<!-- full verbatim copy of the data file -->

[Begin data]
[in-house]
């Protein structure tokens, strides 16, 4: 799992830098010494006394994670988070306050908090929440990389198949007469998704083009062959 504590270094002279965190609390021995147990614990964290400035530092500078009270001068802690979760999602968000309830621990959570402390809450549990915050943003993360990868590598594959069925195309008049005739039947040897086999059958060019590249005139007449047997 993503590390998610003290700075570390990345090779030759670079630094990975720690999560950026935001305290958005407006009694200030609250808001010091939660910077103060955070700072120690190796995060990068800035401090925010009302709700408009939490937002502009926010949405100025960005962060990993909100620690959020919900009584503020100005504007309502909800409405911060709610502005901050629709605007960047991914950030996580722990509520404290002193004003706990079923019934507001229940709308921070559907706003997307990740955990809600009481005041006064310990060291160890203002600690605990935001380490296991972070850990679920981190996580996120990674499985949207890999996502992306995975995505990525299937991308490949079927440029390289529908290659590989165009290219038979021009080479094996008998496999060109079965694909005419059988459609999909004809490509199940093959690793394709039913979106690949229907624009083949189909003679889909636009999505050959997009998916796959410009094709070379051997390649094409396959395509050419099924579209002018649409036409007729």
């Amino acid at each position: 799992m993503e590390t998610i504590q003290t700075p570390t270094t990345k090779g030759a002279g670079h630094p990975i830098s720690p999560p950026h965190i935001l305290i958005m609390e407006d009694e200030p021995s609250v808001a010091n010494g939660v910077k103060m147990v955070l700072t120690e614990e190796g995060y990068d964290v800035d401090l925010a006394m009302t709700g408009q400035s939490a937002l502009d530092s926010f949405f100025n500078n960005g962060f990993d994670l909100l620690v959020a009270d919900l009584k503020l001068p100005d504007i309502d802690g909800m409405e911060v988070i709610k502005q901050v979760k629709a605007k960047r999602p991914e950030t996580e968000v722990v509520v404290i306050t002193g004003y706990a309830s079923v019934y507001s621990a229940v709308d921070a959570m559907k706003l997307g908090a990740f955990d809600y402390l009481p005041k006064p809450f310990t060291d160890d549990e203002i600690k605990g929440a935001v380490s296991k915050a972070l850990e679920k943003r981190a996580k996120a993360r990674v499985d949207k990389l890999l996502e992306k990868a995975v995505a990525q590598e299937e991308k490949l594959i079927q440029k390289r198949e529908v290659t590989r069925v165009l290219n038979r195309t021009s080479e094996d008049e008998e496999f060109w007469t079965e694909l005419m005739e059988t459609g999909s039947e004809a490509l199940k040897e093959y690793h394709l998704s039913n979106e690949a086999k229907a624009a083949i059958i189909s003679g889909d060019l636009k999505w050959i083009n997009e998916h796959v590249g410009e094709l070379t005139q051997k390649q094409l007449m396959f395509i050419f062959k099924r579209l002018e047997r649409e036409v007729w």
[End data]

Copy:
[in-house]
């Protein structure tokens, strides 16, 4: 799992830098010494006394994670988070306050908090929440990389198949007469998704083009062959 504590270094002279965190609390021995147990614990964290400035530092500078009270001068802690979760999602968000309830621990959570402390809450549990915050943003993360990868590598594959069925195309008049005739039947040897086999059958060019590249005139007449047997 993503590390998610003290700075570390990345090779030759670079630094990975720690999560950026935001305290958005407006009694200030609250808001010091939660910077103060955070700072120690190796995060990068800035401090925010009302709700408009939490937002502009926010949405100025960005962060990993909100620690959020919900009584503020100005504007309502909800409405911060709610502005901050629709605007960047991914950030996580722990509520404290002193004003706990079923019934507001229940709308921070559907706003997307990740955990809600009481005041006064310990060291160890203002600690605990935001380490296991972070850990679920981190996580996120990674499985949207890999996502992306995975995505990525299937991308490949079927440029390289529908290659590989165009290219038979021009080479094996008998496999060109079965694909005419059988459609999909004809490509199940093959690793394709039913979106690949229907624009083949189909003679889909636009999505050959997009998916796959410009094709070379051997390649094409396959395509050419099924579209002018649409036409007729």
């Amino acid at each position: 799992m993503e590390t998610i504590q003290t700075p570390t270094t990345k090779g030759a002279g670079h630094p990975i830098s720690p999560p950026h965190i935001l305290i958005m609390e407006d009694e200030p021995s609250v808001a010091n010494g939660v910077k103060m147990v955070l700072t120690e614990e190796g995060y990068d964290v800035d401090l925010a006394m009302t709700g408009q400035s939490a937002l502009d530092s926010f949405f100025n500078n960005g962060f990993d994670l909100l620690v959020a009270d919900l009584k503020l001068p100005d504007i309502d802690g909800m409405e911060v988070i709610k502005q901050v979760k629709a605007k960047r999602p991914e950030t996580e968000v722990v509520v404290i306050t002193g004003y706990a309830s079923v019934y507001s621990a229940v709308d921070a959570m559907k706003l997307g908090a990740f955990d809600y402390l009481p005041k006064p809450f310990t060291d160890d549990e203002i600690k605990g929440a935001v380490s296991k915050a972070l850990e679920k943003r981190a996580k996120a993360r990674v499985d949207k990389l890999l996502e992306k990868a995975v995505a990525q590598e299937e991308k490949l594959i079927q440029k390289r198949e529908v290659t590989r069925v165009l290219n038979r195309t021009s080479e094996d008049e008998e496999f060109w007469t079965e694909l005419m005739e059988t459609g999909s039947e004809a490509l199940k040897e093959y690793h394709l998704s039913n979106e690949a086999k229907a624009a083949i059958i189909s003679g889909d060019l636009k999505w050959i083009n997009e998916h796959v590249g410009e094709l070379t005139q051997k390649q094409l007449m396959f395509i050419f062959k099924r579209l002018e047997r649409e036409v007729w």